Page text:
I love higher education, but I’ve been dismayed to see it corrupted and deadened by marketisation and bureaucracy.
The cooperative university could provide an antidote to these ills by embodying democratic values and stakeholder control. And although the UK government’s efforts to make it easier for new “challenger institutions” to enter the “market” are motivated by promoting competition, the new rules could just mean that the cooperative university’s time has come.
Earlier this month, a major conference in Manchester was held to explore the implications of cooperative education. It was not merely a theoretical discussion; last month the board of the Co-operative College, the Manchester educational charity founded in 1919, voted to explore the process of acquiring degree-awarding powers.
A useful precedent is provided by the Mondragon Corporation in Spain’s Basque region, where each university department function as an autonomous worker co-op, and representatives from the Co-operative College (or University, as it may become known) will meet regulators shortly to discuss governance, pedagogy and funding.
If established, the institution could act as an umbrella to a loose federation of institutions, some of which already exist across the UK. These include Lincoln’s Social Science Centre, which has been offering degree equivalents since 2011, as well as the Free University Brighton, the Ragged University in Edinburgh, the Cardiff People’s University, London’s Antiuniversity Now and art school initiatives such as Open School East.
I am instinctively attracted to these initiatives, many of which were inspired by the 1960s free university movement. But they also raise for me some difficult questions. The Cardiff People’s University believes that “education should be non-hierarchical, self-managing (run by the learners and those who facilitate learning), and free (as in ‘freedom' as well as cost)”. Antiuniversity Now events are billed as “free, accessible and inclusive” and teaching is “non-hierarchical, participatory and democratic”. The tagline of Free University Brighton is “education for love not money”.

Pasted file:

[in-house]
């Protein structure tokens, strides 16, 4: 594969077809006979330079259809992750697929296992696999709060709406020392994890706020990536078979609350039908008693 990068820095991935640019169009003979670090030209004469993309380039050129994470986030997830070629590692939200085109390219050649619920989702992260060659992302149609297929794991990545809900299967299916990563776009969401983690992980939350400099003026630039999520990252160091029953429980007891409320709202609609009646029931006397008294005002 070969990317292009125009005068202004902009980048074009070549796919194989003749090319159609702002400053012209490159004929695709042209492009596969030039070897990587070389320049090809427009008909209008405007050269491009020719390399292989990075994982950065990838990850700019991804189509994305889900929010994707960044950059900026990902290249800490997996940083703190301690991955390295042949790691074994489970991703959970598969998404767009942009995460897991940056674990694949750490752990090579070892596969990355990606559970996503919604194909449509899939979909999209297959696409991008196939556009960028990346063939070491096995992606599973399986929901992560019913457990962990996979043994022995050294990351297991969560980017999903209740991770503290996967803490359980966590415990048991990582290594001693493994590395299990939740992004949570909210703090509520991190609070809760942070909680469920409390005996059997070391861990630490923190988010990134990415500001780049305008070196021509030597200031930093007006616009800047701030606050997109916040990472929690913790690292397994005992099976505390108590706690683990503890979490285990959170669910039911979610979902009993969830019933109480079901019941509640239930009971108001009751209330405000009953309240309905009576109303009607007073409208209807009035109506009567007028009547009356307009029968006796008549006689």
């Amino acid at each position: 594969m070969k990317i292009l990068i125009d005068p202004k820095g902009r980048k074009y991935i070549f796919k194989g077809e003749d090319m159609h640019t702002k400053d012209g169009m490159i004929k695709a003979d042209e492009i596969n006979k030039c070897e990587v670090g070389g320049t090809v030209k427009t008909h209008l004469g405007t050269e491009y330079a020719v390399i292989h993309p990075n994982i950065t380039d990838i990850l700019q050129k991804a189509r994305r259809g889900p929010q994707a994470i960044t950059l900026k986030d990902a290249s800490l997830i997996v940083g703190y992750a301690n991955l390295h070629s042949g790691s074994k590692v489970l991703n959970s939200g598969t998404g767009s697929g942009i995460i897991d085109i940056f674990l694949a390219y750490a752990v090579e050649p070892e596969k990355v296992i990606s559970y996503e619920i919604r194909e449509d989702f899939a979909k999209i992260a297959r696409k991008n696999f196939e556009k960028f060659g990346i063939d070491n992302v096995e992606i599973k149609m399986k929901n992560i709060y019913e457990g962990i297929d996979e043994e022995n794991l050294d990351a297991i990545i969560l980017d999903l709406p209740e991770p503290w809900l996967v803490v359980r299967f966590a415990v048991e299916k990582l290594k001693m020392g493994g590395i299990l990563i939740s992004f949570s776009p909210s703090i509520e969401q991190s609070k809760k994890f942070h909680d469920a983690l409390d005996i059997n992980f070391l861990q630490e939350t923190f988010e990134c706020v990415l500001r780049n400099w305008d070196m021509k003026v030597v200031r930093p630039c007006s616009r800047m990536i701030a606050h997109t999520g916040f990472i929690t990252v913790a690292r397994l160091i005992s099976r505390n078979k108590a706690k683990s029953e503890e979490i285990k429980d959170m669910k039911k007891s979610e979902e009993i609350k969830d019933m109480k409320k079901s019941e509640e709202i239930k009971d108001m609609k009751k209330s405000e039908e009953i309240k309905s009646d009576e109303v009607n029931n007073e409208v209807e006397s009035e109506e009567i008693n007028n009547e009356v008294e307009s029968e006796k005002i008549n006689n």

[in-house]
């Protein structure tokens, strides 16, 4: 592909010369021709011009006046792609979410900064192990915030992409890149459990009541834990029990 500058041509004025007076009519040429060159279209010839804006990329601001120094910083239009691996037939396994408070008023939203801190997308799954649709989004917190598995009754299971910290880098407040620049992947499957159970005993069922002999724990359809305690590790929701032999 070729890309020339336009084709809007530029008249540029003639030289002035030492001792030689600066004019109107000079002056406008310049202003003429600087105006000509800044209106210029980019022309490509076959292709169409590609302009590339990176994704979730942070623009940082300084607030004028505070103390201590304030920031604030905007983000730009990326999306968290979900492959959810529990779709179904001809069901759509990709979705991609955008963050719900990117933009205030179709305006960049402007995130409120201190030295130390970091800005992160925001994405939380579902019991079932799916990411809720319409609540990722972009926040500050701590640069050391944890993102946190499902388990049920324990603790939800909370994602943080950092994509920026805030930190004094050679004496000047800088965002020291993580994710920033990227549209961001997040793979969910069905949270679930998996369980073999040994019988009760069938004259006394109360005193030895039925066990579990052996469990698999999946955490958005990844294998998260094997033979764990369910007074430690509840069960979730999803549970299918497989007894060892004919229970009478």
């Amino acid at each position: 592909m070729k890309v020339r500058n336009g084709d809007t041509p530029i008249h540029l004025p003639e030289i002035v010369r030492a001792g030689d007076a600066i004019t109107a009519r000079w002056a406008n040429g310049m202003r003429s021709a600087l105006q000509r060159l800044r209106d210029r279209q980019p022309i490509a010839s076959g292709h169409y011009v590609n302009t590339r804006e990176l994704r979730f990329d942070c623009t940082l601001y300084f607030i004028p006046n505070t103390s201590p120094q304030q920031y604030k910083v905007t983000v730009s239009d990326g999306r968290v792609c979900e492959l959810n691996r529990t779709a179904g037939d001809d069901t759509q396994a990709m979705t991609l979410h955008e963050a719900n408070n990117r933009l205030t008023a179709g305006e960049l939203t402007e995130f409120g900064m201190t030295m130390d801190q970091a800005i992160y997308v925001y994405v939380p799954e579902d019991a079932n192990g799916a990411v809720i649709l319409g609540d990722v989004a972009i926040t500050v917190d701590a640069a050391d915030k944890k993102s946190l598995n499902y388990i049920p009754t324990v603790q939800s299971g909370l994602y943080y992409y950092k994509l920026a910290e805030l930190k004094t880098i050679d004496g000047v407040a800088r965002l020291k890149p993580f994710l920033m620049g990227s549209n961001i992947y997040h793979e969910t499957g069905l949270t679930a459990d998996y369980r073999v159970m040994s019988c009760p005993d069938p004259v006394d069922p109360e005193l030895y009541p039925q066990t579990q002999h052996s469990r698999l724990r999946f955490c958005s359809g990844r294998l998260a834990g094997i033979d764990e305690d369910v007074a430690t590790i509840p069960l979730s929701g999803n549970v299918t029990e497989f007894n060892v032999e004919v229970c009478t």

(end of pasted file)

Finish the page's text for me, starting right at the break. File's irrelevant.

Students may receive the benefit of free education, but this relies on lecturers working for nothing: a trend which is aggressively promoted by the Silicon Valley mantra of “free content” and often replicated in the funding models of literary festivals, newspapers and the music industry – not to mention massive open online courses.
With drastically pared-down management costs, it’s conceivable that a cooperative university could offer degrees for much less than £9,000 a year, but it would still have to charge something if tutors were to be paid. If we want properly free education we need to take action on a macro, political scale, since free education is rightly funded by the state through general taxation. The cooperative and free university movements tend, by contrast, to be anti-statist.
Then there’s the issue of hierarchy – in both teaching and organisational structure. As the feminist scholar Jo Freeman noted in her seminal 1980 essay, “The Tyranny of Structurelessness”, many ostensibly “horizontalist” formations often contain informal, concealed power dynamics. And while the argument against high-handed elitism may have had some purchase in a more deferential era, it seems more than a little misplaced at a time when academics themselves are under pressure from senior management and student satisfaction ratings, which discourage demanding lectures and rigorous reading lists.
At the very least, the prospect of a cooperative university offers a chance to air publicly debates about how higher education should operate. While some proponents of reform would simply be happy to get back to how things were before the dominance of markets and metrics, others want to rekindle the true revolutionary spirit of 1968 Paris.
So what would my ideal cooperative university look like? It would be highly selective and intellectually exacting, attracting a reputation for academic prestige. It would be anti-managerial, anti-bureaucratic and democratic, with meaningful input from academics, students and all employees. But it would have a well-designed and supportive administration and a hierarchical structure. Courses would be simple, with limited choice and no assessment or grading. Lecturers would be paid and granted respect and autonomy, based on their research and expertise.
The question is, am I simply describing a traditional, pre-neoliberal university or something radically new?
Eliane Glaser is a senior lecturer in English and creative writing at Bath Spa University.